Lake Erie College of Osteopathic Medicine in Pennsylvania is the latest in a growing list of educational institutions to fall victim to a breach, according to The Associated Press.
The breach was exposed when it was discovered that student names and Social Security numbers had been posted online. Instead of being discovered by the school’s security team, however, the information exposure was reported by a student at the school who found the information when he or she was online.
College spokesperson Pierre Bellicini said the breach could be traced to a company that provides the school’s students with health insurance. That company, Hubbard-Bert, is now providing a year of credit monitoring to those impacted by the exposure.
Fallout From the Breach May Not End Here
If precedent is any indicator, the repercussions from this breach could go well beyond what’s already happened. In an age when cyberattacks pose a constant threat, users have an understandably tenuous trust in the enterprise security of companies housing their information. When that trust is put to the test, there can be consequences.
Such is the case for the University of Pittsburgh Medical Center, which is facing a weighty class action lawsuit stemming from a breach, according to WTAE. The breach occurred in April and resulted in compromised information for up to 27,000 employees affiliated with the hospital.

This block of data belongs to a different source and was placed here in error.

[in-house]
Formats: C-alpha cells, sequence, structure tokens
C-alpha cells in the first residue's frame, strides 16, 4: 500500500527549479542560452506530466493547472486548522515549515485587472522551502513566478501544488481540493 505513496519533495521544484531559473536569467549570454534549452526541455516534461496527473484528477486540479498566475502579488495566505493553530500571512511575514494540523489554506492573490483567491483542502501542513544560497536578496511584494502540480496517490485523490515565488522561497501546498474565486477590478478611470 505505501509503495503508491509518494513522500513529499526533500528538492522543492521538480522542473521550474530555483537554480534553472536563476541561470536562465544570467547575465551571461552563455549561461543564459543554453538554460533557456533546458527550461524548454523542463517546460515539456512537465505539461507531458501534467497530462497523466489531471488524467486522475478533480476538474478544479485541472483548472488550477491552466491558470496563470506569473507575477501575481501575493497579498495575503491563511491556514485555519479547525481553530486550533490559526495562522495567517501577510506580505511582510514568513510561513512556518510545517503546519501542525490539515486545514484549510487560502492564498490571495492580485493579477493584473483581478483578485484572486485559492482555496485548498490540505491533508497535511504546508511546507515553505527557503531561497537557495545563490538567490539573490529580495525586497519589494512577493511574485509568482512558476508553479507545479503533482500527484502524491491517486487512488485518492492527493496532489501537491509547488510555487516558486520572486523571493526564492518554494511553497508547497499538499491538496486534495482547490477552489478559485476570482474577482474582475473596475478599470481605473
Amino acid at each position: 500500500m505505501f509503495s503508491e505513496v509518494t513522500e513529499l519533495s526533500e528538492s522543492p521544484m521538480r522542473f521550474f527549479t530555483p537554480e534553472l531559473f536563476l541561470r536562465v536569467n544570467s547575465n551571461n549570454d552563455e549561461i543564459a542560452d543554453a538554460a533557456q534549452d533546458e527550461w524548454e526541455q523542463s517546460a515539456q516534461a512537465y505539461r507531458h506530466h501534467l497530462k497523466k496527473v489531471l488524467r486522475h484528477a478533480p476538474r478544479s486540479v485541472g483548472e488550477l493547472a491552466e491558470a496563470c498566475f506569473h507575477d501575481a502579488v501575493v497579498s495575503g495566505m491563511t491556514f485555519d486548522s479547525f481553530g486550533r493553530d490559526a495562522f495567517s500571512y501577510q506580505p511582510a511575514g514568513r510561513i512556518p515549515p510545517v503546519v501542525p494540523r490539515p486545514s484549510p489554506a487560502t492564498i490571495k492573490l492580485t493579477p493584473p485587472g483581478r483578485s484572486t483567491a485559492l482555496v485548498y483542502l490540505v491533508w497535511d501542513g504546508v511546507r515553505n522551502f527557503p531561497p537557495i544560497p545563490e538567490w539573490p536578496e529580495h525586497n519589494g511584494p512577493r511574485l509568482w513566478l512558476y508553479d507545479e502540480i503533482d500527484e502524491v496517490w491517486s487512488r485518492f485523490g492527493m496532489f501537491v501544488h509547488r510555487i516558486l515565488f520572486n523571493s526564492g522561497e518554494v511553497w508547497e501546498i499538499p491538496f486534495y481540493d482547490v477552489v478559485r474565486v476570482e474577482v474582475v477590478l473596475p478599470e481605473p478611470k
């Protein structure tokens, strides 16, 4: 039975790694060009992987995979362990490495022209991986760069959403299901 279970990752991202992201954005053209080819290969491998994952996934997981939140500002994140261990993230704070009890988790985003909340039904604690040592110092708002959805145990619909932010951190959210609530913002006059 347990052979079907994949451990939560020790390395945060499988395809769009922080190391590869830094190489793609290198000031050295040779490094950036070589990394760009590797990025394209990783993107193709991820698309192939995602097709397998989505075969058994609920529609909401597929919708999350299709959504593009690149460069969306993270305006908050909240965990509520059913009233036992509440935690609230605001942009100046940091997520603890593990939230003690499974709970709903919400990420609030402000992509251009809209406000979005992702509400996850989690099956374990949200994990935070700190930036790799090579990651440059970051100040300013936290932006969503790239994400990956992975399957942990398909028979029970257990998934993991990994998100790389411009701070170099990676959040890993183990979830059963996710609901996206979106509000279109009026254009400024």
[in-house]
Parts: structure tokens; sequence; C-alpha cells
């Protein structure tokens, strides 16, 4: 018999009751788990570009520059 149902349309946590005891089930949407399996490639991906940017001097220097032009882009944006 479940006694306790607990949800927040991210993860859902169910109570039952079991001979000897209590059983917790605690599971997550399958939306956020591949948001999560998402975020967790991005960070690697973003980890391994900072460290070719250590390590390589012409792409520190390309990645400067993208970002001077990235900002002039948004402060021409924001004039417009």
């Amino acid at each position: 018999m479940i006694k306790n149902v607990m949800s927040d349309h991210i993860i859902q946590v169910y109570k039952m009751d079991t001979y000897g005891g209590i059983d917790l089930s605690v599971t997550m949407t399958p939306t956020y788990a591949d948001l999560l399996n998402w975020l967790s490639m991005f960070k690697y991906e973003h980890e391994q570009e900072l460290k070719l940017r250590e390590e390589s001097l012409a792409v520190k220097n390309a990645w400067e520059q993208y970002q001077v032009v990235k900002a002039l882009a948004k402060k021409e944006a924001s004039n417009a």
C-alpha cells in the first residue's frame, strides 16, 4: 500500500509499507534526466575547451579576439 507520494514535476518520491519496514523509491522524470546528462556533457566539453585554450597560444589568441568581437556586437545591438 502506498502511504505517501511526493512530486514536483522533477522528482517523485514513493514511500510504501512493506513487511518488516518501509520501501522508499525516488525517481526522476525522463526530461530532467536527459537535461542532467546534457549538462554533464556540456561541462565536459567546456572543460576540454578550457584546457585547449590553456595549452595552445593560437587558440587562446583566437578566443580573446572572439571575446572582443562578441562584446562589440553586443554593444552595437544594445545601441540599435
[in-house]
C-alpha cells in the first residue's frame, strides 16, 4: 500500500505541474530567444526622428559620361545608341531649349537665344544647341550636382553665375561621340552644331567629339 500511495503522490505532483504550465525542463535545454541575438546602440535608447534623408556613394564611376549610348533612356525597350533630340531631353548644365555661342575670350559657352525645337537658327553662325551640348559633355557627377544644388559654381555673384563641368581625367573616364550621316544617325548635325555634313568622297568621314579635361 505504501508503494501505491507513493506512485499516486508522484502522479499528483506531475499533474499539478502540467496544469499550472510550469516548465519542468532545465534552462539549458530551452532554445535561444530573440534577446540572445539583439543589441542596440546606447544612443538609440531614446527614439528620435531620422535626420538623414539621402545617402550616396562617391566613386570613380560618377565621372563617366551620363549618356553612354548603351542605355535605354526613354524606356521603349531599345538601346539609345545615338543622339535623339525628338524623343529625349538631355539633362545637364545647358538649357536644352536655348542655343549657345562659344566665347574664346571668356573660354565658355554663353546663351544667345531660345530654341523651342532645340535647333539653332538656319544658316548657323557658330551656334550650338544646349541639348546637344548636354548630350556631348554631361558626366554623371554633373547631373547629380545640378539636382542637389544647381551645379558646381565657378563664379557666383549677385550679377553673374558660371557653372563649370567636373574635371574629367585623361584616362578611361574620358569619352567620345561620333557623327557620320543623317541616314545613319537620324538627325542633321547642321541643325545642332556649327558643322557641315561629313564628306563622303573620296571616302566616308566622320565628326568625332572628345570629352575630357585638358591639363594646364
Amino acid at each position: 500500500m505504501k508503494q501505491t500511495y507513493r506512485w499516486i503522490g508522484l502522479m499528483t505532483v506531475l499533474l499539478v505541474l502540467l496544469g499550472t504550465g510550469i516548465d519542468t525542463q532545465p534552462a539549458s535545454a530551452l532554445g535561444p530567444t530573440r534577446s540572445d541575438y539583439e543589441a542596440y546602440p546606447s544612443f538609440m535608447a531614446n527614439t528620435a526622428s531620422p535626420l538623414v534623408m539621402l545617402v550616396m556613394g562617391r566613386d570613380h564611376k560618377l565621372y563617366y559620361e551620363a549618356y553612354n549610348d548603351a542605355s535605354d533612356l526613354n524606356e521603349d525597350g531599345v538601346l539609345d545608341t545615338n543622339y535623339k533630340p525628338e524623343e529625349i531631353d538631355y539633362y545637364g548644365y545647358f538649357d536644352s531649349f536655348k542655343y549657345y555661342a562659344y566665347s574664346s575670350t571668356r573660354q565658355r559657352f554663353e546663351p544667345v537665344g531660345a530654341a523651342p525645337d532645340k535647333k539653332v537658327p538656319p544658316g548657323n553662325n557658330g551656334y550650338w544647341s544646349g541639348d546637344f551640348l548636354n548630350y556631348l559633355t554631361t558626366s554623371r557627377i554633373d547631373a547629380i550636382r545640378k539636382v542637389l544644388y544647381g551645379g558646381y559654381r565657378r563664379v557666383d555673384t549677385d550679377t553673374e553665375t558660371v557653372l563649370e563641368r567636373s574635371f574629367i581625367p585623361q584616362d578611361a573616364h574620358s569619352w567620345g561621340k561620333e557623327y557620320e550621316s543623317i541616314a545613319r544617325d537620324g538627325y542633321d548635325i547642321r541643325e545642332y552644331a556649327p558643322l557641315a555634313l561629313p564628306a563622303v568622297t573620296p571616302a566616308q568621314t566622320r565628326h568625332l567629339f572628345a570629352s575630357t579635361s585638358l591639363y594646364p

The lawsuit states that the exposure of confidential information represents an institution shirking its responsibility to protect the private information of employees.
According to the lawsuit, the hospital “had a duty to protect the private, highly sensitive, confidential personal and financial information and the tax documents.”
The fact that the breach happened suggests the UPMC “failed to safeguard and prevent vulnerabilities from being taken advantage of,” the lawsuit stated.
If the lawsuit’s demands are met, the UPMC will be mandated to provide identity theft insurance, credit restoration services, and credit and bank monitoring services to affected parties for 25 years. Considering that the number of breach victims totals 27,000, this will end up costing the hospital a pretty penny.
If there’s one lesson to be learned from this example, it’s that every enterprise facing a breach has a long and difficult road ahead of it. By implementing a strong enterprise security infrastructure, however, a company can take a proactive step toward protecting its identity and never falling into a compromising situation.